Our Actions and Goals

SDG 2: Zero Hunger

End hunger, achieve food security and improved nutrition, and promote sustainable agriculture
2. Zero Hunger
Sustainable Development Goals by the numbers:
[Line drawing of a crate of produce]
Between May 2021 and April 2022, 67% of food purchased by Queen's Hospitality Services was produced in Canada with 42% coming from local suppliers within a 500 km radius.

Our goals in action

Teaching and student life

Eliminating hunger on campus

The goal of eliminating hunger begins on our campuses,  where we have implemented several programs that support students who may be experiencing food insecurity.

The Food Insecurity Advisory Committee was formed by the Provost's Office to monitor current practices and trends and provide recommendations for responses to food insecurity at Queen's. The office also supports the Student Food Collective Coordinator who leads the Student Food Collective, supporting student-led organizations on campus that work to address food insecurity holistically. 

Swipe It Forward Queen’s gives students participating in the university meal plan the option to donate one meal per day (up to five per semester) to a peer in need. Eligible students can anonymously redeem up to 25 meals per term at Queen’s  dining halls. During the academic year 2021-2022, more than 2,800 meals were utilized by students in need.

The AMS Food Bank provides members of the Queen’s community a confidential and non-judgmental food service, ensuring that students can stay healthy as they pursue academic achievements.

[Photo of students eating in a Queen's dining hall]

Learn-to-grow

Queen’s supports two community gardens on campus, including the Employee Community Garden designed to promote employee wellness and provide free, fresh produce for the community and local food insecurity organizations.

Students at Queen's Urban Agriculture and Sustainability Hub (SQUASH) are dedicated to providing experiences and sharing information with the Queen's community and beyond about urban agriculture and environmental sustainability.

[Photo of Queen's Employee Community Garden including a posted sign]

Community impact

[Line drawing of a bowl of groceries with the number 8,611]

Between May 2021 and April 2022, Queen’s Hospitality Services, through campus partners Queen’s Soul Food and Loving Spoonful, donated 8,611 pounds of food to community partners, including Kingston Food Bank – Partners in Mission.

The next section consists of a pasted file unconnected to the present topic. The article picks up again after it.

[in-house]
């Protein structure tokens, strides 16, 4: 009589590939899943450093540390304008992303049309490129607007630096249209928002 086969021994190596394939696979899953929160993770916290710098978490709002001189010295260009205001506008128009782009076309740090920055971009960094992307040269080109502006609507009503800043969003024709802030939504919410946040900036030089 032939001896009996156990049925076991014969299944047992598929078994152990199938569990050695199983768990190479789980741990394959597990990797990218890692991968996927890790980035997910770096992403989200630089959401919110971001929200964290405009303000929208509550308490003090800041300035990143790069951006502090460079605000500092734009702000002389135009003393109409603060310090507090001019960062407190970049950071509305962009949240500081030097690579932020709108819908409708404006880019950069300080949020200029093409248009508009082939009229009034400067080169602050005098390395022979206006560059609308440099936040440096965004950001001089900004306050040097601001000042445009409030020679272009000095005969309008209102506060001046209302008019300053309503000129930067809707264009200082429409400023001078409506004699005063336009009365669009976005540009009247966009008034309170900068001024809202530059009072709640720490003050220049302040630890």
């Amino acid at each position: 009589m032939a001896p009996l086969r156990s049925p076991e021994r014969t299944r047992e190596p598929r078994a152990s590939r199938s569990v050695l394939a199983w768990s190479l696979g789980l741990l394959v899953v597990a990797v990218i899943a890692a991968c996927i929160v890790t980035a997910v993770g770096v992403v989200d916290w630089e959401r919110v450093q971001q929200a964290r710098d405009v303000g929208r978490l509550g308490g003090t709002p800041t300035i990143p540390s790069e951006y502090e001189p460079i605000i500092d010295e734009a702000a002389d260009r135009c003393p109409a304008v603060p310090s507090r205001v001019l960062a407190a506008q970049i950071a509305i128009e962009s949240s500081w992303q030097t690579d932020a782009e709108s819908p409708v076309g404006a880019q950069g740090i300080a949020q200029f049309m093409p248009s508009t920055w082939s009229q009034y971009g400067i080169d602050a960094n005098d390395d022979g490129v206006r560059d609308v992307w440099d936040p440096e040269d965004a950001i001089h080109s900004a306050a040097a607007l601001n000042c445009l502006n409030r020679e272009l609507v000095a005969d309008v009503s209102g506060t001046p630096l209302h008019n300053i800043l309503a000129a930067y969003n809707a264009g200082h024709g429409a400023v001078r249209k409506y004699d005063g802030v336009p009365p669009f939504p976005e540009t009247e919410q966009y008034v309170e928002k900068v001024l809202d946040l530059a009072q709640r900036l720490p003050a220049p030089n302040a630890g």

Eliminating hunger in our community

Queen’s and its students are committed to reducing hunger in the Kingston community. Soul Food is a student-run organization that delivers extra food from campus cafeterias to four local shelters every night, as well as to the Kingston Street Truck Mission in the winter.

Supporting local farmers and food producers

Queen’s provides events and access to university facilities such as labs, technology, and plant stocks to local farmers and food producers. The programming aims to transfer food knowledge and improve sustainable farming practices. As part of the We Love Local initiative, Hospitality Services runs an annual "Field to Fork" event to raise awareness about local food used in residence dining halls.

The Queen’s Vertical Farming Team, which is the first post-secondary design team of its kind in Canada, is developing a functional, software-automated aeroponic vertical farm in Kingston.

The Tea Room, North America's first zero-consumer-waste carbon-neutral café, was established in 2006 as an environmentally friendly and socially conscious café. Located on campus in Beamish-Munro Hall, it sources environmentally responsible food and drinks from local vendors to serve to the Queen’s and Kingston community.

Global reach

Understanding global food security

The Global Food Security, Agriculture and Environment (ENSC 315) course, offered through the School of Environmental Studies, provides a national and global review of current and projected adequacy of food supplies, as affected by soil and water resources, climate and climate change, and human population growth. Students also learn about different scenarios for meeting food needs over the next 50 years, including technological, social, economic, and political factors.

[Queen's Art of Research photo: Face-to-Face Interview with a Female Small-Scale Farmer in Tanzania by Evodius Waziri Rutta]
Queen's Art of Research Submission: Face-to-Face Interview with a Female Small-Scale Farmer in Tanzania by Evodius Waziri Rutta, PhD Student (School of Environmental Studies), IKOKOTO village, South East Tanzania

Administration and operations

Reducing food waste

Reducing food waste is an important aspect of food security. The Leanpath program at Queen’s aims to drive behavioural change and actively reduce food waste in two of our three main dining halls, using public food scales and digital signage. In the kitchens, this technology allows the management team and staff to immediately see the impact of waste and act accordingly. In the dining halls, the program tracks post-consumer waste and educates diners through digital signage about the impact they can have by helping reduce food waste.

[Photo of a staff member preparing meals in a Queen's dining hall]

Queen’s is a Fair Trade Campus with sustainable and ethical food choices

Our community has access to sustainable and ethical food choices on campus. All our hospitality-run locations prioritize ethical sourcing and are mandated to include Fair Trade options. The Donald Gordon Centre received Fair Trade Workplace Designation in 2020 and in 2021, Queen’s was designated a Fair Trade Campus as it works to support sustainable practices for agricultural workers and the environment.

2022 Announcement

7th in the world
7th in the world

7th in the World

Times Higher Education Impact Rankings

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